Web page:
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Paid Mods & Donations - aka why they don't work

May 21, 2015, 09:22:05 PM by kat
(image courtesy PayPal)

Warning: long post ahead...

Summary: There are a number of reasons Modders don't use Donate buttons. It's not that they don't want to. They're hesitant because complications arising from the nature of content monetisation, especially when that's often at the expense of Third-Party Intellectual Property, makes trying to find an equitable solution that satisfies the many parties involved no easy task. Instead they'd rather just avoid the issue altogether...
The following discussion should not be construed as Legal, Business or Tax advice. Where applicable consult an appropriately qualified Professional Adviser in these matters.
"Gamers and Mod Authors should exercise caution using donations in conjunction with 'Paid Mods' and other paid content, or avoid using it altogether"
During Valve's recent failed Paid Mod's program Gamers kept asking why Mod Creators didn't (and still don't) have "Donate Now" buttons on their websites or project pages as an alternative means to solicit financial support. It's a valid question. Unfortunately it doesn't have a simple answer because at its heart donations are a form of content monetisation, that compensating Modders for their work, even through donations, is an effort to commercially exploit someone else's Intellectual Property, something that's not normally done without permission or license.

Even then the matter is further complicated by the fact that donations are a specific form of income only a few entities can rightfully accept; they are not just a means of transfer between parties absent transaction fees, and their receipt is not a weaselly way to avoid income liabilities such as tax because... "donation".

Payment processing and Donations
Payment Processors like PayPal typically impose rules that 'donations' can only be accepted if the recipient is a registered or recognized Charity, Non-Profit or other Tax-Exempt organisation (cf. Additional Resources below). Individuals are not exempt from these conditions and, if not working for, on behalf of, or being one of the aforementioned themselves, would be required to provide proof funds were being raised for, or on behalf of, a specific non-profit cause, drive or event. The key concern in this is "non-profit"; donations cannot be accepted or used for 'financial gain' of any kind, doing so is seen as a significant Terms of Service violation that can result in summary account suspension and the confiscation or refund of monies held.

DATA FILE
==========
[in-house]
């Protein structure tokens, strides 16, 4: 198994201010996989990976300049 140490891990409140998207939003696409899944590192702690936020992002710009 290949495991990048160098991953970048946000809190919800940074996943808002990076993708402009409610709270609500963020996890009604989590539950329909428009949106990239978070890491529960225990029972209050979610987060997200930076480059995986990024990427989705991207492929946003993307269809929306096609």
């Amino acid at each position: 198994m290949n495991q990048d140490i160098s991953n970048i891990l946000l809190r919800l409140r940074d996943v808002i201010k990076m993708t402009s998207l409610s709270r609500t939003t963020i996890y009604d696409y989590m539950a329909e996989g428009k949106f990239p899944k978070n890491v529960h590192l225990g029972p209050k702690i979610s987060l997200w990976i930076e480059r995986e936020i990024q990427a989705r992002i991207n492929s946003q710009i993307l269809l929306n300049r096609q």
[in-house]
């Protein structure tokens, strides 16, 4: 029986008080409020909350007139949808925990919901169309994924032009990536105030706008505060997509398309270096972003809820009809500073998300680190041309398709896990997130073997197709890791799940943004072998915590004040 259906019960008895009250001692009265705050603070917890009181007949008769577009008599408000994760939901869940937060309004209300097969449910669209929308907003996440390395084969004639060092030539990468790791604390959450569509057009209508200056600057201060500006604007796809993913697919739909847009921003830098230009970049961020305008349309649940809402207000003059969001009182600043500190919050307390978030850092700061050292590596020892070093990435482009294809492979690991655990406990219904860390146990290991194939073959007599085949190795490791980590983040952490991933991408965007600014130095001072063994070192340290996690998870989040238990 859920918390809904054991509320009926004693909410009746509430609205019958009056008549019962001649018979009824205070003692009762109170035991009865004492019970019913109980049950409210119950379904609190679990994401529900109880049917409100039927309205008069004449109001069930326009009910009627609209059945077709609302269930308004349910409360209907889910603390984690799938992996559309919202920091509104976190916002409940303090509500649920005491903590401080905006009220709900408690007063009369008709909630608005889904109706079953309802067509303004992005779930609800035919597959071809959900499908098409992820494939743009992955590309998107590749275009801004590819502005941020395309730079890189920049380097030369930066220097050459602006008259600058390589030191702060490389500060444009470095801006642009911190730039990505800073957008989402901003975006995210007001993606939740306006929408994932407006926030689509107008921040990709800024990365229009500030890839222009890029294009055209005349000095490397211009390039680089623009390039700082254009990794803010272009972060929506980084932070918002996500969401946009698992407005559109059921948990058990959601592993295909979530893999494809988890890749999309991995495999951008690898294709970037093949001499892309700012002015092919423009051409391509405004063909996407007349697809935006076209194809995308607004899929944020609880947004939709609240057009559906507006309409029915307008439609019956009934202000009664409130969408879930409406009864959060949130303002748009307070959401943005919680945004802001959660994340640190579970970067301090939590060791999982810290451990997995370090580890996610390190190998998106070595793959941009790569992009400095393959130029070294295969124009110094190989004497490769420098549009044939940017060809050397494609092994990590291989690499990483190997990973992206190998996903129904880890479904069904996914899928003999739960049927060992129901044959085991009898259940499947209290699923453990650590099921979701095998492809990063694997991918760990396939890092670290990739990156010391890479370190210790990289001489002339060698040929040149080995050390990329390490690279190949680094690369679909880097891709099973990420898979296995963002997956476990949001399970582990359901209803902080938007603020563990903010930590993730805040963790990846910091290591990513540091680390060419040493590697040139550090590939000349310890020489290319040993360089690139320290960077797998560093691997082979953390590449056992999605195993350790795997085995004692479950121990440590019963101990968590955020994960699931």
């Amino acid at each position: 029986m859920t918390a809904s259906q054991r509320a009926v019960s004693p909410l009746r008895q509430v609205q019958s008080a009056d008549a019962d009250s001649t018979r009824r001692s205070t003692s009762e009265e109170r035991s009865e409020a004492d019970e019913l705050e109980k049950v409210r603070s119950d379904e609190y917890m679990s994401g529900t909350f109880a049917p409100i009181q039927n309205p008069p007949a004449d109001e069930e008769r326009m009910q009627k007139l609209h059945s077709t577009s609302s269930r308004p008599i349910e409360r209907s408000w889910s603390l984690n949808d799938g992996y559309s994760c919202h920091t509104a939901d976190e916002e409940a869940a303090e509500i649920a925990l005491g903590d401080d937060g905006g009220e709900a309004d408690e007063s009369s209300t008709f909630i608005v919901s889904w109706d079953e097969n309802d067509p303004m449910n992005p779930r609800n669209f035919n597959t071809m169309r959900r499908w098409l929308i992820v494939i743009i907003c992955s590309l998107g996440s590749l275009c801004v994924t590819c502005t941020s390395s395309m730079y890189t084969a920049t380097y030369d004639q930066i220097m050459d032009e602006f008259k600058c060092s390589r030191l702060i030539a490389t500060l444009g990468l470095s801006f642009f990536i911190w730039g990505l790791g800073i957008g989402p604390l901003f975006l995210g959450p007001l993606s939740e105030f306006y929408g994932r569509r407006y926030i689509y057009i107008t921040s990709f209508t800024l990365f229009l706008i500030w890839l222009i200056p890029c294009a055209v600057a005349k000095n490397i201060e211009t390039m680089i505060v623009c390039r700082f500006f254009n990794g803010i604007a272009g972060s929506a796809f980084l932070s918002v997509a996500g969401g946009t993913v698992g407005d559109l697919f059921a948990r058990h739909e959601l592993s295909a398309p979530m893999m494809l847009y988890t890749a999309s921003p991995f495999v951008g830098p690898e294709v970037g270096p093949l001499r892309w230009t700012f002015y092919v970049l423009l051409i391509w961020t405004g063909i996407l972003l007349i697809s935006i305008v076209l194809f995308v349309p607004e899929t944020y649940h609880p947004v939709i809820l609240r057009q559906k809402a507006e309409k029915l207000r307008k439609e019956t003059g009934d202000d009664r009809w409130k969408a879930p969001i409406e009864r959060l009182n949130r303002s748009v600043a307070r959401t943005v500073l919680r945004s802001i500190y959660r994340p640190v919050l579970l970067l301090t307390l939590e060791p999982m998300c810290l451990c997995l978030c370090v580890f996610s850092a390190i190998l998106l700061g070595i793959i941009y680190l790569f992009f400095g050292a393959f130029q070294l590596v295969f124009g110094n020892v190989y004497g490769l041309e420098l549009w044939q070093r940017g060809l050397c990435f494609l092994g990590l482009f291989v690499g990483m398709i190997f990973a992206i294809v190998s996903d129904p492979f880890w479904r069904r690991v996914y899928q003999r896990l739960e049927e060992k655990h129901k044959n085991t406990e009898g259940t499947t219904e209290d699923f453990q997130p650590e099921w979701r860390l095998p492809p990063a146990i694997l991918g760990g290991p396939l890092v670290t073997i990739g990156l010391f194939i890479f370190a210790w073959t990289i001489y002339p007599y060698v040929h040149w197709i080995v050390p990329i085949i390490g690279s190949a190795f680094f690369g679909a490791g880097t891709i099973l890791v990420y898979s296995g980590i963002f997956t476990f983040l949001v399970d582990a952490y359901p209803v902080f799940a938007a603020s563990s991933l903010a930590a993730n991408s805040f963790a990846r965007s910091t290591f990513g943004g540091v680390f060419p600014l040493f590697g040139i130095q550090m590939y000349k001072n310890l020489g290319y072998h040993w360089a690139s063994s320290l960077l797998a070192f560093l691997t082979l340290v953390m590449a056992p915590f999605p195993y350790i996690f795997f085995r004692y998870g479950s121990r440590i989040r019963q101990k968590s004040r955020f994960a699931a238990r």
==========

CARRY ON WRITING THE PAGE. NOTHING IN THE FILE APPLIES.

Tax and Donations
More important than Payment Processor restrictions are Tax Authorities regulations. To them receipts qualify as donations only when certain criteria are met, which are in fact the basis upon which Payment Processors determine their own policies and procedures; that a transaction is not considered a donation unless it's received by a registered Charity, Non-Profit or other Tax-Exempt Organisation, or an individual that's duly authorized to accept funds in a non-profit capacity (notwithstanding there being income thresholds requiring individuals register as a legal 'charity' Entity). This means individuals may be, intentionally or not, committing fraud at best, tax-evasion at worst, should they accept donations when not properly authorised or duly recognised to do so.

Generally speaking then, it's bad news because the above points mean both Gamers and Mod Authors should exercise caution using donations in conjunction with 'Paid Mods' and other paid content, or avoid using it altogether.

--- Part II ---

Mod Authors in particular should then also be aware of the following additional, and not so insignificant, concerns that may prevent the use of donate buttons on their project pages and websites...

Terms of Service & Solicitation
It's likely that 'donate' buttons violate Terms of Service agreements websites or services often have in place expressly forbidding individuals monetise traffic independently of any sales mechanism a site may or may not provide. Violation typically results in profile pages or websites being pulled and users banned, a common practice for free hosting services, social media sites or other service the End User has not specifically paid for (even paid hosting for personal use may have restriction that prohibit the solicitation of money from visitors).

Modding & Licensing
If the Modder decides to set up their own Store there are licensing issues to contend when selling content because game modification is a privilege granted the End User by the IP Holder, usually conditionally defined in an EULA or other User Agreement, which also often expressly prohibiting the monetisation of content based on, or using their IP. Without the appropriate permission Modders can be shut-down through the issuance by the IP Holder of Cease and Desist Notices or other legal action (equally applicable consequences to "Fan Art" and "Fair Use").

Modding and Copyright (DMCA)